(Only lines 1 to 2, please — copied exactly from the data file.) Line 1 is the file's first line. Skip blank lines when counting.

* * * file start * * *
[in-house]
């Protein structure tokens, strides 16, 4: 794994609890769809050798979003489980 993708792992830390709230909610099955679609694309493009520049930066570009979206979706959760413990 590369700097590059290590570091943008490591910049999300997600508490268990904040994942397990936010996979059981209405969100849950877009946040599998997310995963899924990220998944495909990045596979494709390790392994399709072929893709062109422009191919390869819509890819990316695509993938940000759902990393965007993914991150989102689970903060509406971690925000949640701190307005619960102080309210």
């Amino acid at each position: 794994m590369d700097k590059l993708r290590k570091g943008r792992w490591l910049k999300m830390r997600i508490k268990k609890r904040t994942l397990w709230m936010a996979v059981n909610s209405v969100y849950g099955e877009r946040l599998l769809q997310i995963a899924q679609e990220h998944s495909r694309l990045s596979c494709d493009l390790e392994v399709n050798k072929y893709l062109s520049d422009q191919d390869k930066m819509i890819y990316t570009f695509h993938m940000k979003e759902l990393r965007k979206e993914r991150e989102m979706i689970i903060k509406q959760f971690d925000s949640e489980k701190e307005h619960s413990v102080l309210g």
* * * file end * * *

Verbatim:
[in-house]
């Protein structure tokens, strides 16, 4: 794994609890769809050798979003489980 993708792992830390709230909610099955679609694309493009520049930066570009979206979706959760413990 590369700097590059290590570091943008490591910049999300997600508490268990904040994942397990936010996979059981209405969100849950877009946040599998997310995963899924990220998944495909990045596979494709390790392994399709072929893709062109422009191919390869819509890819990316695509993938940000759902990393965007993914991150989102689970903060509406971690925000949640701190307005619960102080309210």